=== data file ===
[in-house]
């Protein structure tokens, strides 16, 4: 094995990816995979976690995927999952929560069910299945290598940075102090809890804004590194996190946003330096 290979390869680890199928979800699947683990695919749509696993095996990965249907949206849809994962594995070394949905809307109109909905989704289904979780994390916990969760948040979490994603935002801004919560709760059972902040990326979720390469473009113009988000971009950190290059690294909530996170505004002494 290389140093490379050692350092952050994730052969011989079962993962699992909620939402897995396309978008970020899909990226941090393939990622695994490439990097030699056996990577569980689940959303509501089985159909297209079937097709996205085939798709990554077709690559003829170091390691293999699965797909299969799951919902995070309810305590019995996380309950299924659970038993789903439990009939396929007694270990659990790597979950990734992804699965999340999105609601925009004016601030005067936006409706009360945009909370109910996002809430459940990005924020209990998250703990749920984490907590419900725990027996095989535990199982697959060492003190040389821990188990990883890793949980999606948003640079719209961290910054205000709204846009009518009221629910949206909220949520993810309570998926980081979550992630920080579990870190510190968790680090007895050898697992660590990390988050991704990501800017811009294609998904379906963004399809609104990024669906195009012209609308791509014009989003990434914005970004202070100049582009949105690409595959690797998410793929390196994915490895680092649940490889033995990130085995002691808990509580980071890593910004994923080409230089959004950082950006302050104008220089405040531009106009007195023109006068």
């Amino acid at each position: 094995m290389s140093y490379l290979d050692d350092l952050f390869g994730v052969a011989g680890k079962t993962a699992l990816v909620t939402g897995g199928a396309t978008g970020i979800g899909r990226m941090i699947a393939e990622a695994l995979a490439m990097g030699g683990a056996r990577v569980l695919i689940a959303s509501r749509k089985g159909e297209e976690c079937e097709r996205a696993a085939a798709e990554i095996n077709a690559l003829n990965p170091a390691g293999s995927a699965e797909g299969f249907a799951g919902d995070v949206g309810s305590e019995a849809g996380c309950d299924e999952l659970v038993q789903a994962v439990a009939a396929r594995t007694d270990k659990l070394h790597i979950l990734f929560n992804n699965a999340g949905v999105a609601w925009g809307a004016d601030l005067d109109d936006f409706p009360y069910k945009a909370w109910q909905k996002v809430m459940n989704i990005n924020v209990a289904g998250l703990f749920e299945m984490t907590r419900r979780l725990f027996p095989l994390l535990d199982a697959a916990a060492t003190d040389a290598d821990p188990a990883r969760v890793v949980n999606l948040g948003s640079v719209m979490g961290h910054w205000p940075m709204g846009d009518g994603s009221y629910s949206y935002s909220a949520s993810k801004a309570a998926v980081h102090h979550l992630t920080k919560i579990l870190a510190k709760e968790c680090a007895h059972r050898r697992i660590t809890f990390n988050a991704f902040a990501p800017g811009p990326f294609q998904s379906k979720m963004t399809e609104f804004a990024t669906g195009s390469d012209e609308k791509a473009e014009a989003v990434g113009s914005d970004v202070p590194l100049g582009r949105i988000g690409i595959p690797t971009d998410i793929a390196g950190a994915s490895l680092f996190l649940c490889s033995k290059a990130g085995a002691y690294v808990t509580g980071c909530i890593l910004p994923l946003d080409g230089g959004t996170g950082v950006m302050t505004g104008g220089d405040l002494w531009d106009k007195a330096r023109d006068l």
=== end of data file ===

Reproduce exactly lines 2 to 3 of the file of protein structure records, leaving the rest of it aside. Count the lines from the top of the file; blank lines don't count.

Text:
């Protein structure tokens, strides 16, 4: 094995990816995979976690995927999952929560069910299945290598940075102090809890804004590194996190946003330096 290979390869680890199928979800699947683990695919749509696993095996990965249907949206849809994962594995070394949905809307109109909905989704289904979780994390916990969760948040979490994603935002801004919560709760059972902040990326979720390469473009113009988000971009950190290059690294909530996170505004002494 290389140093490379050692350092952050994730052969011989079962993962699992909620939402897995396309978008970020899909990226941090393939990622695994490439990097030699056996990577569980689940959303509501089985159909297209079937097709996205085939798709990554077709690559003829170091390691293999699965797909299969799951919902995070309810305590019995996380309950299924659970038993789903439990009939396929007694270990659990790597979950990734992804699965999340999105609601925009004016601030005067936006409706009360945009909370109910996002809430459940990005924020209990998250703990749920984490907590419900725990027996095989535990199982697959060492003190040389821990188990990883890793949980999606948003640079719209961290910054205000709204846009009518009221629910949206909220949520993810309570998926980081979550992630920080579990870190510190968790680090007895050898697992660590990390988050991704990501800017811009294609998904379906963004399809609104990024669906195009012209609308791509014009989003990434914005970004202070100049582009949105690409595959690797998410793929390196994915490895680092649940490889033995990130085995002691808990509580980071890593910004994923080409230089959004950082950006302050104008220089405040531009106009007195023109006068």
């Amino acid at each position: 094995m290389s140093y490379l290979d050692d350092l952050f390869g994730v052969a011989g680890k079962t993962a699992l990816v909620t939402g897995g199928a396309t978008g970020i979800g899909r990226m941090i699947a393939e990622a695994l995979a490439m990097g030699g683990a056996r990577v569980l695919i689940a959303s509501r749509k089985g159909e297209e976690c079937e097709r996205a696993a085939a798709e990554i095996n077709a690559l003829n990965p170091a390691g293999s995927a699965e797909g299969f249907a799951g919902d995070v949206g309810s305590e019995a849809g996380c309950d299924e999952l659970v038993q789903a994962v439990a009939a396929r594995t007694d270990k659990l070394h790597i979950l990734f929560n992804n699965a999340g949905v999105a609601w925009g809307a004016d601030l005067d109109d936006f409706p009360y069910k945009a909370w109910q909905k996002v809430m459940n989704i990005n924020v209990a289904g998250l703990f749920e299945m984490t907590r419900r979780l725990f027996p095989l994390l535990d199982a697959a916990a060492t003190d040389a290598d821990p188990a990883r969760v890793v949980n999606l948040g948003s640079v719209m979490g961290h910054w205000p940075m709204g846009d009518g994603s009221y629910s949206y935002s909220a949520s993810k801004a309570a998926v980081h102090h979550l992630t920080k919560i579990l870190a510190k709760e968790c680090a007895h059972r050898r697992i660590t809890f990390n988050a991704f902040a990501p800017g811009p990326f294609q998904s379906k979720m963004t399809e609104f804004a990024t669906g195009s390469d012209e609308k791509a473009e014009a989003v990434g113009s914005d970004v202070p590194l100049g582009r949105i988000g690409i595959p690797t971009d998410i793929a390196g950190a994915s490895l680092f996190l649940c490889s033995k290059a990130g085995a002691y690294v808990t509580g980071c909530i890593l910004p994923l946003d080409g230089g959004t996170g950082v950006m302050t505004g104008g220089d405040l002494w531009d106009k007195a330096r023109d006068l």